Indiana University

Indiana and the rest of the world are going to have to make transformative changes — and fast — to avoid losing more than 1 million species of plants and animals. That’s the takeaway from the Intergovernmental Science-Policy Platform on Biodiversity and Ecosystem Services (IPBES) report released this week. 

When health researchers make headlines, it’s often for a sensational project – like manipulating genes to create a baby. But others are examining broader issues, including how – and where – you live affects your health.

Free naloxone was distributed at the event at IUPUI as part of the Grand Challenge. (Jill Sheridan/IPB News)
Lauren Chapman

Indiana University joins a group of more than 100 organizations dedicated addressing opioid misuse to share research and data with the National Academy of Medicine. 

Former U.S. Sen. Richard Lugar (R-Ind.) is probably best known for his foreign policy efforts, but he was also a strong supporter for climate action. Lugar passed away at the age of 87 on Sunday. 

New High Tech Microscope Coming To Indiana

Apr 16, 2019
The Thermo Scientific Krios G3i Cryo Transmission Electron Microscope. The microscope will be housed on Purdue’s campus in the CryoEM facility at the Wayne T. and Mary T. Hockmeyer Hall of Structural Biology. (Photo courtesy of Thermo Fisher Scientific)
Jill Sheridan

Six Indiana organizations have pitched in to buy a new high-tech microscope. The nearly $9 million machine is a cryo-electron microscope that allows scientists to examine molecules at the atomic level.

Purdue University Professor of Biological Sciences Richard Kuhn says a sample is taken and immersed in liquid nitrogen. 

Indiana University sued the state over a 2016 anti-abortion law bars anyone from acquiring, receiving, selling, or transferring aborted fetal tissue. (WFIU/WTIU)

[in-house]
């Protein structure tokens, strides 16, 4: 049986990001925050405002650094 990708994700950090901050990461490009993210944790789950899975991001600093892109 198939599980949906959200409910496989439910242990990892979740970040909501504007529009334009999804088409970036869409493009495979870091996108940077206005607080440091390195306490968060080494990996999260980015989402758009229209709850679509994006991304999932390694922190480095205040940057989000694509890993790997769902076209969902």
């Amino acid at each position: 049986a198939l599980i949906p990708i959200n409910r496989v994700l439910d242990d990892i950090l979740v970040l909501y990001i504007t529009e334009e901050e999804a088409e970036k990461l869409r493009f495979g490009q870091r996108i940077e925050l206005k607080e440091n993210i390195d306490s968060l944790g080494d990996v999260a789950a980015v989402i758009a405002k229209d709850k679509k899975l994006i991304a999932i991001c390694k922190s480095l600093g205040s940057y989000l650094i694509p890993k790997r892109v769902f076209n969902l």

Brandon Smith

A federal appeals court ruled Thursday that parts of an Indiana anti-abortion law are not too vague to be constitutional, reversing a lower court decision.

Leaders from Indiana University School of Medicine and Purdue University’s College of Engineering sign a memorandum of understanding to formalize the partnership. (Photo provided by Purdue University)
Jill Sheridan

A new partnership between two Indiana schools aims to advance health care technology by pairing medical researchers with engineers. 

There's a contentious debate in Indiana's 2019 legislative session over whether to enact a hate crimes statute. (Brandon Smith/IPB News)
Brandon Smith

New research from Center for Research on Inclusion & Social Policy at the Indiana University Public Policy Institute suggests hate crimes laws aren’t used as often as they could be.

Health researchers in Indiana are knocking on doors to collect surveys – and DNA samples. A growing number of studies factor in zip code when considering health outcomes.

Indiana University President Michael McRobbie testifies before the Senate Appropriations Committee. (Zach Herndon/WTIU)
Lauren Chapman

Indiana’s public universities made their funding requests to Senate legislators Tuesday as that chamber’s budget hearings are underway.

A recent study finds digital piracy of media could actually benefit manufacturers and retailers.

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WFIU/WTIU

A male student is suing Indiana University for Title IX violations, alleging the school's investigation into rape accusations was biased against him because of his gender.

It's the latest in a series of lawsuits invoking the federal civil rights law on behalf of men accused of sexual assault. 

The Incident

A new study shows Indiana workers should worry less about being replaced by a robot and more about their job being sent to another country.

Lindsey Wright / WFIU/WTIU News

As you drive down a main strip in Terre Haute, American flags line the street as far as the eye can see. But several weeks ago dozens of other national flags took flight along side them. Around 30 flags blow in the wind as they line the front of an apartment complex.

"Saudi Arabia is there," says Michael Ellis. "We have a lot of students from Saudi Arabia living here in the building."

Terre Haute resident sends a welcoming message 

Valerie O’Loughlin (right) and Polly Husmann (left) co-authored a study about learning styles that says the categorization of learners may not be as important to student success as previously thought. (Jeanie Lindsay/IPB News)
Jeanie Lindsay

Learning style categories have been ingrained into teaching methods and study strategies for years, but an increasing body of research on the topic suggests those categories may not have as big of an impact on student outcomes as previously thought.

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